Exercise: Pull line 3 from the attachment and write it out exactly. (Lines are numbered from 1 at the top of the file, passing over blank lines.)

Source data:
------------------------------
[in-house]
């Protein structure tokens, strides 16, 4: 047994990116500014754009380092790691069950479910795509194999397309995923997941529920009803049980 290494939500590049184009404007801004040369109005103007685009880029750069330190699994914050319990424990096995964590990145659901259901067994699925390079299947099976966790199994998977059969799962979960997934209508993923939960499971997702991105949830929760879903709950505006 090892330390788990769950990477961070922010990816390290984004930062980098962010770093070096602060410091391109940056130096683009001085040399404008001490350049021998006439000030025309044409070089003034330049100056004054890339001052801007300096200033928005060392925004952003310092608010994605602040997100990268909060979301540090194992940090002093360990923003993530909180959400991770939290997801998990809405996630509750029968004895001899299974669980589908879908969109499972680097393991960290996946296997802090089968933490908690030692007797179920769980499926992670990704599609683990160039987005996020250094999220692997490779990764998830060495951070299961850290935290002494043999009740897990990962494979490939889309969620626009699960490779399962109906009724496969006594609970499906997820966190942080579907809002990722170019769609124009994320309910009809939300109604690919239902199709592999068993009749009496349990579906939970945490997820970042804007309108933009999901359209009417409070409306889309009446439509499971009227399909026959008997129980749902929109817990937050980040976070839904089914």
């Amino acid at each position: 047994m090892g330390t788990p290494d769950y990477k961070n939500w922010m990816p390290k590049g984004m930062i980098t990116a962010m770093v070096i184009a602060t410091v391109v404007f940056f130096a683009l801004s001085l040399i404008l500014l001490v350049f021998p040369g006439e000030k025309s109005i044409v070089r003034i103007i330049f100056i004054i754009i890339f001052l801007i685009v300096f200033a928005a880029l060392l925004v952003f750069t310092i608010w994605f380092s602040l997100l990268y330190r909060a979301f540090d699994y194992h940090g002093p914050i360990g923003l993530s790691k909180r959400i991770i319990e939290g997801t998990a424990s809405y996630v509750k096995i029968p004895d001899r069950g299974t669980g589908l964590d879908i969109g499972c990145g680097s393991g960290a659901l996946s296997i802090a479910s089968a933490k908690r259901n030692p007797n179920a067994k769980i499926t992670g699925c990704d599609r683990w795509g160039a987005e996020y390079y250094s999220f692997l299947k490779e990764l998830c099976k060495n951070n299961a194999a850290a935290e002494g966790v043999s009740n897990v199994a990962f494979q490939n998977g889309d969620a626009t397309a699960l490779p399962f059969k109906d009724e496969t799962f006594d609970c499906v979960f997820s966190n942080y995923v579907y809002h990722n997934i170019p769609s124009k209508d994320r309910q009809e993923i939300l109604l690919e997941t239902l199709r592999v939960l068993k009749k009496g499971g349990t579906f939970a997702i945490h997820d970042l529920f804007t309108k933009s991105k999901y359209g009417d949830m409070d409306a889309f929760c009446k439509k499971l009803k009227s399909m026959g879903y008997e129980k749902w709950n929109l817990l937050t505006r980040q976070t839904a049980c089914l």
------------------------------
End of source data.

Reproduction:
């Amino acid at each position: 047994m090892g330390t788990p290494d769950y990477k961070n939500w922010m990816p390290k590049g984004m930062i980098t990116a962010m770093v070096i184009a602060t410091v391109v404007f940056f130096a683009l801004s001085l040399i404008l500014l001490v350049f021998p040369g006439e000030k025309s109005i044409v070089r003034i103007i330049f100056i004054i754009i890339f001052l801007i685009v300096f200033a928005a880029l060392l925004v952003f750069t310092i608010w994605f380092s602040l997100l990268y330190r909060a979301f540090d699994y194992h940090g002093p914050i360990g923003l993530s790691k909180r959400i991770i319990e939290g997801t998990a424990s809405y996630v509750k096995i029968p004895d001899r069950g299974t669980g589908l964590d879908i969109g499972c990145g680097s393991g960290a659901l996946s296997i802090a479910s089968a933490k908690r259901n030692p007797n179920a067994k769980i499926t992670g699925c990704d599609r683990w795509g160039a987005e996020y390079y250094s999220f692997l299947k490779e990764l998830c099976k060495n951070n299961a194999a850290a935290e002494g966790v043999s009740n897990v199994a990962f494979q490939n998977g889309d969620a626009t397309a699960l490779p399962f059969k109906d009724e496969t799962f006594d609970c499906v979960f997820s966190n942080y995923v579907y809002h990722n997934i170019p769609s124009k209508d994320r309910q009809e993923i939300l109604l690919e997941t239902l199709r592999v939960l068993k009749k009496g499971g349990t579906f939970a997702i945490h997820d970042l529920f804007t309108k933009s991105k999901y359209g009417d949830m409070d409306a889309f929760c009446k439509k499971l009803k009227s399909m026959g879903y008997e129980k749902w709950n929109l817990l937050t505006r980040q976070t839904a049980c089914l």